“I am concerned that a standout memory for many young people is being isolated and restrained,” Charlesworth says. “The absence of legislation and regulation to guide the use of this extraordinary power is also troubling. The fact that these measures are coercive and may be experienced as traumatizing underlines the need for rigorous oversight and accountability.”

Understanding how First Nations, Métis, Inuit and urban Indigenous children and youth experience mental health detentions is also considered in this report, given the many ways in which Indigenous peoples have been robbed of rights, liberty and dignity as a result of colonization, with Indigenous young people recalling racism and an absence of culturally relevant treatment.

“The bottom line is that the Mental Health Act was not designed with the needs of children and youth in mind and is not meeting the needs of young people in this province,” Charlesworth says. “Of the young people we heard from, more than half disagreed with their treatment. Generally, they were looking for therapeutic support but found that, instead of that, what they received was forced medication.” Service providers also told the Representative that a serious lack of community based supports for young people on discharge results in young people staying in hospital longer than necessary or being discharged with little support.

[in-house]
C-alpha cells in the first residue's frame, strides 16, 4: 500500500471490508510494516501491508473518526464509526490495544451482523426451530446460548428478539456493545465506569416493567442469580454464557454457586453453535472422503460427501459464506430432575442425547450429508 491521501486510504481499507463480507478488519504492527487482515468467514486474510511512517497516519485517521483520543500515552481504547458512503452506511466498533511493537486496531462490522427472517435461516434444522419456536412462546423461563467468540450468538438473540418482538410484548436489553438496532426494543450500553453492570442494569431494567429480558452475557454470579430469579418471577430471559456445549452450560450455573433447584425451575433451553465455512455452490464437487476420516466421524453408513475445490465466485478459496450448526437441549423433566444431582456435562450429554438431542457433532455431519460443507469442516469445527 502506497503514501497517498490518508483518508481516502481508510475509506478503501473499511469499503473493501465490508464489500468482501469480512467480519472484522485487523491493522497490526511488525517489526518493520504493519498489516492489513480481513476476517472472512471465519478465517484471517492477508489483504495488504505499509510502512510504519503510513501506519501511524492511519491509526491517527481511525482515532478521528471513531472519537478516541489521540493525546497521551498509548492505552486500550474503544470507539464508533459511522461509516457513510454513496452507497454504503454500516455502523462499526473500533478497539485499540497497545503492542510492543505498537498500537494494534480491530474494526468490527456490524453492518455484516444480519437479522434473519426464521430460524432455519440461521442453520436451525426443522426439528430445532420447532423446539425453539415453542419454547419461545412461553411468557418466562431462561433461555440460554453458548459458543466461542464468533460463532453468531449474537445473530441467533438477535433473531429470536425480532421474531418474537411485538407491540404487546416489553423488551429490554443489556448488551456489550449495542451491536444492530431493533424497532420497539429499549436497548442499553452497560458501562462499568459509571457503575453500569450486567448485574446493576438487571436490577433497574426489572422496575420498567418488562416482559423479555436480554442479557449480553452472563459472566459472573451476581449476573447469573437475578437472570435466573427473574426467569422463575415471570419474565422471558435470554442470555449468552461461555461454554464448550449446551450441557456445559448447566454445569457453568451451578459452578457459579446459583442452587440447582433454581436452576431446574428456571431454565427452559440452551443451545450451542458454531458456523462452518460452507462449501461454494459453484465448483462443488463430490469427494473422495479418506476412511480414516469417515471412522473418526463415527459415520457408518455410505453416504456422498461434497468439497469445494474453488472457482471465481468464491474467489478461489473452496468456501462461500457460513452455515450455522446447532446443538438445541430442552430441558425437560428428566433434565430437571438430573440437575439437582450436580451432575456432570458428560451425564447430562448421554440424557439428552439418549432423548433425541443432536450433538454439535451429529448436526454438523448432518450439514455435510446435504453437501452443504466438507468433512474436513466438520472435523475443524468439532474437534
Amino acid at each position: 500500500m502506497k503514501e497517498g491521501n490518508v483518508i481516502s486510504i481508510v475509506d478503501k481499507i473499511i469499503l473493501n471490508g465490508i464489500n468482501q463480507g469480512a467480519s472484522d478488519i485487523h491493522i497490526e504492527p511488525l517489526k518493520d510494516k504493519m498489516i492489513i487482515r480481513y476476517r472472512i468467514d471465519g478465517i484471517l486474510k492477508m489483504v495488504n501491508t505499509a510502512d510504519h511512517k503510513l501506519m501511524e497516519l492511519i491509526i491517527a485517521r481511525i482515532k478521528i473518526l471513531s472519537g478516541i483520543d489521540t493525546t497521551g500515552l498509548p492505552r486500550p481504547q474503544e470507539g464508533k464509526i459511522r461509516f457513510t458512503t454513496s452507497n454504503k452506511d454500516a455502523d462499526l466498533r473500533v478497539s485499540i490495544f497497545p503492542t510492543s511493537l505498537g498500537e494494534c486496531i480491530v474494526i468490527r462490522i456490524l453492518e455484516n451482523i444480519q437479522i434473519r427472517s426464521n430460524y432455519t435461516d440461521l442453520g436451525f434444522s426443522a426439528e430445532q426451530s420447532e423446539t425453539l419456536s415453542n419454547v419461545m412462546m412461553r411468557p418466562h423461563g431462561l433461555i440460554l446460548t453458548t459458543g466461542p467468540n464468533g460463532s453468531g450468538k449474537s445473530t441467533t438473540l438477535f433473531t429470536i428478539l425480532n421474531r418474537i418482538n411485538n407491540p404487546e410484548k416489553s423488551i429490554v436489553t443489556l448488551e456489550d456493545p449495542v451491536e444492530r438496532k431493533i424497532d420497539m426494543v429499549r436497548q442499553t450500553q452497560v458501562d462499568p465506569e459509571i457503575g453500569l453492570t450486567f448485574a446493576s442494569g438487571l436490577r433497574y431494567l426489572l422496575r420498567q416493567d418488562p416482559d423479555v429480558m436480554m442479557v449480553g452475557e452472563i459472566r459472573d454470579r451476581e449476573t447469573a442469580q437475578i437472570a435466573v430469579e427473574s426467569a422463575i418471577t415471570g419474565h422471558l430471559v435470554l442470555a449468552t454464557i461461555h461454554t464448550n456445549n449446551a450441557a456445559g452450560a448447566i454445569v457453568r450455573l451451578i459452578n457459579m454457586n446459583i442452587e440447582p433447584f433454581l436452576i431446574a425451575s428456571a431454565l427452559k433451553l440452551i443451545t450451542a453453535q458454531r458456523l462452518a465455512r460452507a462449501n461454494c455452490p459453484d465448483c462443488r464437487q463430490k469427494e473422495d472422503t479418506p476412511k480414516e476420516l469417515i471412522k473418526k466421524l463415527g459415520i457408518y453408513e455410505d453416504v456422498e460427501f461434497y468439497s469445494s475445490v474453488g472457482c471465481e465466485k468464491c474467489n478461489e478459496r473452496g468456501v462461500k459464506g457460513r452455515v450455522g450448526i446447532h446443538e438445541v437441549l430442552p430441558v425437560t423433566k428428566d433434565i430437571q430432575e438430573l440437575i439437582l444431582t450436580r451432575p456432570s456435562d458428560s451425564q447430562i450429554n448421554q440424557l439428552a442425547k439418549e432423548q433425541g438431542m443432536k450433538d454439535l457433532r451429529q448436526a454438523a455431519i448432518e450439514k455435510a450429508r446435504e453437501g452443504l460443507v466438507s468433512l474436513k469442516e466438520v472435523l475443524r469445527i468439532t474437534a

“We support the Representative’s recommendations to increase choice, dignity and safety for children and youth when they are subject to the Mental Health Act,” says Jonny Morris, CEO Canadian Mental Health Association BC Division. “There is an opportunity for the province to embrace these current recommendations and commission an independent and fulsome review of the Act to ensure the legislation is responsive to the principles of modern mental health care and the advice of young people.”

This report includes 14 key recommendations related to admission, rights and treatment to improve the system of involuntary mental health care, including:

  • identifying why involuntary mental health detentions are increasing
  • notifying an independent body every time a young person is detained under the Mental Health Act and mandating this body to provide rights advice and advocacy
  • enabling a First Nations, Métis or Inuit child or youth to notify their community or Nation of their involuntary admission
  • ensuring First Nations, Métis, Inuit and urban Indigenous children and youth detained under the Mental Health Act receive trauma-informed, culturally safe and attuned mental health services
  • ensuring that children and youth who are assessed as being capable of making their own decisions have greater agency in their treatment
  • standardizing the collection and reporting of key data
  • amending the Mental Health Act to ensure isolation and restraint are only used as a last resort and only in accordance with legislative or regulatory criteria, and
  • piloting a new Mental Health Review Board hearing process for children and youth that is trauma-informed and culturally attuned.

Detained: Rights of children and youth under the Mental Health Act can be found at:

Media Contact:

Jeff Rud

Executive Director, Strategy and Communications

Cell: 250-216-4725

Email: [email protected]